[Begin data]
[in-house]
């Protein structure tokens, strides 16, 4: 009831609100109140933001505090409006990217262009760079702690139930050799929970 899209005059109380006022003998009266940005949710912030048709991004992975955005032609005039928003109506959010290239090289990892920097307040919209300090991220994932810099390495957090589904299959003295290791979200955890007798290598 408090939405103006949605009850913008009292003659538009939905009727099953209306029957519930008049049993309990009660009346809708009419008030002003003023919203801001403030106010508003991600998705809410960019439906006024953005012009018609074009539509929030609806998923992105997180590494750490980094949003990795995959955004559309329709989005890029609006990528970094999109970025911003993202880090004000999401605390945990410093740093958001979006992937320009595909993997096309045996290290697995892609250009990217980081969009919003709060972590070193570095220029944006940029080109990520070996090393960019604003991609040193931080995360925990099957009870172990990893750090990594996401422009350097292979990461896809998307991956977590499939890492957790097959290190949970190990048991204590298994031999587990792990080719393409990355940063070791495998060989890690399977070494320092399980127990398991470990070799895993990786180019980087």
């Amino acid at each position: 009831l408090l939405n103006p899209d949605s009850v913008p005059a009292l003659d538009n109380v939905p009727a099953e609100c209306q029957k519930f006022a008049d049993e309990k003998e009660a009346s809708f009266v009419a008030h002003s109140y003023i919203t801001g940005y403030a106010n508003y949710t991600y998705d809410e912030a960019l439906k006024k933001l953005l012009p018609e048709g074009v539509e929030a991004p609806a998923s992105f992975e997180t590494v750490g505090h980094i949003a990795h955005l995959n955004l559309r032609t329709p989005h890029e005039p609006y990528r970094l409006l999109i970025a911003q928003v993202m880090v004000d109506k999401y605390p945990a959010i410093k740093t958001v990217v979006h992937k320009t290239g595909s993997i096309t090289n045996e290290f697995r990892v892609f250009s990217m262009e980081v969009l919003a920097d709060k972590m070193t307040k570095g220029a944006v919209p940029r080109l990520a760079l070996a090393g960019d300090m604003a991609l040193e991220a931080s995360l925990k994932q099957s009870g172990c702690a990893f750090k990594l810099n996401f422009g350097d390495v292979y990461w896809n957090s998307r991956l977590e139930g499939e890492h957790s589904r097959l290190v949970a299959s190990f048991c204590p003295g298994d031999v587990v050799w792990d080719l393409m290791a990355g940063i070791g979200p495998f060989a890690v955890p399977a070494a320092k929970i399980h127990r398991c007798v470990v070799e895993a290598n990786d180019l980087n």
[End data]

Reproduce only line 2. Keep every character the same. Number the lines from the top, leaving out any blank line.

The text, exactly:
């Protein structure tokens, strides 16, 4: 009831609100109140933001505090409006990217262009760079702690139930050799929970 899209005059109380006022003998009266940005949710912030048709991004992975955005032609005039928003109506959010290239090289990892920097307040919209300090991220994932810099390495957090589904299959003295290791979200955890007798290598 408090939405103006949605009850913008009292003659538009939905009727099953209306029957519930008049049993309990009660009346809708009419008030002003003023919203801001403030106010508003991600998705809410960019439906006024953005012009018609074009539509929030609806998923992105997180590494750490980094949003990795995959955004559309329709989005890029609006990528970094999109970025911003993202880090004000999401605390945990410093740093958001979006992937320009595909993997096309045996290290697995892609250009990217980081969009919003709060972590070193570095220029944006940029080109990520070996090393960019604003991609040193931080995360925990099957009870172990990893750090990594996401422009350097292979990461896809998307991956977590499939890492957790097959290190949970190990048991204590298994031999587990792990080719393409990355940063070791495998060989890690399977070494320092399980127990398991470990070799895993990786180019980087």